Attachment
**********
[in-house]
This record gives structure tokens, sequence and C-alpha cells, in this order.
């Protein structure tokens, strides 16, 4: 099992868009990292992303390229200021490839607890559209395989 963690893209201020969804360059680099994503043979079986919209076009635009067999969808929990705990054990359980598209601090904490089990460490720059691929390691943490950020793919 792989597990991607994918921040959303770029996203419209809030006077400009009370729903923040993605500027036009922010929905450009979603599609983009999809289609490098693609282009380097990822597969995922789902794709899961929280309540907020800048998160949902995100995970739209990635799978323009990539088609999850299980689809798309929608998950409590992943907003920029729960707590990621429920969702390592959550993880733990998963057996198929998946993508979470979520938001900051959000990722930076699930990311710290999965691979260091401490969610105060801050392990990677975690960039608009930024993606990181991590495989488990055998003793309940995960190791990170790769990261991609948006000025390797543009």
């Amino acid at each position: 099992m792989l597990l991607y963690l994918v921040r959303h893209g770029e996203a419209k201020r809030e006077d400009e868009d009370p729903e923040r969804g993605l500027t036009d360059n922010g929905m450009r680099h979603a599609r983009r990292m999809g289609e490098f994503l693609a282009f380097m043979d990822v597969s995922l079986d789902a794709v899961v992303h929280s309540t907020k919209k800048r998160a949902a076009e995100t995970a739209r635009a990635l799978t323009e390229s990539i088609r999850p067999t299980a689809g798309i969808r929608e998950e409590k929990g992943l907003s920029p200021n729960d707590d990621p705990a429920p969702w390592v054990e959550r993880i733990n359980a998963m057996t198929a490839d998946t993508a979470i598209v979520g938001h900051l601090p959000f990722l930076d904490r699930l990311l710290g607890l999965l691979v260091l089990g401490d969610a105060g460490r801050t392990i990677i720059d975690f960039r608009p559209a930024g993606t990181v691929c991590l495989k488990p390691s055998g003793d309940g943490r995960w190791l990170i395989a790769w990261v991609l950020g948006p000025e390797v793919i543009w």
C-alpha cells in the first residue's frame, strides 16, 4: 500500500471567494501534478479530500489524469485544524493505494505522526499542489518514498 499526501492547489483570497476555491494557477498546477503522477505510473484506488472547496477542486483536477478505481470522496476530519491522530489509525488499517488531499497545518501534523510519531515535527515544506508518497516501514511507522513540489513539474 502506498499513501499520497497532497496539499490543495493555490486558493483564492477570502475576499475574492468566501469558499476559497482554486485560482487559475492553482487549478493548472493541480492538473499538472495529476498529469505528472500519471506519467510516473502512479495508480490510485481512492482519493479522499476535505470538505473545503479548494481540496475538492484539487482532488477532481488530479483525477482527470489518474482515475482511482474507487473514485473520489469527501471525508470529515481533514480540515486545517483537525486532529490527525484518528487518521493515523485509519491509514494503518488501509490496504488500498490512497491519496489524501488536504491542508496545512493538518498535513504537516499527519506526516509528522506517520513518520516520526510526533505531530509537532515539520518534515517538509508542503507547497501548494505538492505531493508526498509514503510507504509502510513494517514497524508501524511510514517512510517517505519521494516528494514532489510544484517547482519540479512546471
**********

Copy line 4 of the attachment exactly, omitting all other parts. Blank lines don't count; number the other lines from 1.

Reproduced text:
């Amino acid at each position: 099992m792989l597990l991607y963690l994918v921040r959303h893209g770029e996203a419209k201020r809030e006077d400009e868009d009370p729903e923040r969804g993605l500027t036009d360059n922010g929905m450009r680099h979603a599609r983009r990292m999809g289609e490098f994503l693609a282009f380097m043979d990822v597969s995922l079986d789902a794709v899961v992303h929280s309540t907020k919209k800048r998160a949902a076009e995100t995970a739209r635009a990635l799978t323009e390229s990539i088609r999850p067999t299980a689809g798309i969808r929608e998950e409590k929990g992943l907003s920029p200021n729960d707590d990621p705990a429920p969702w390592v054990e959550r993880i733990n359980a998963m057996t198929a490839d998946t993508a979470i598209v979520g938001h900051l601090p959000f990722l930076d904490r699930l990311l710290g607890l999965l691979v260091l089990g401490d969610a105060g460490r801050t392990i990677i720059d975690f960039r608009p559209a930024g993606t990181v691929c991590l495989k488990p390691s055998g003793d309940g943490r995960w190791l990170i395989a790769w990261v991609l950020g948006p000025e390797v793919i543009w």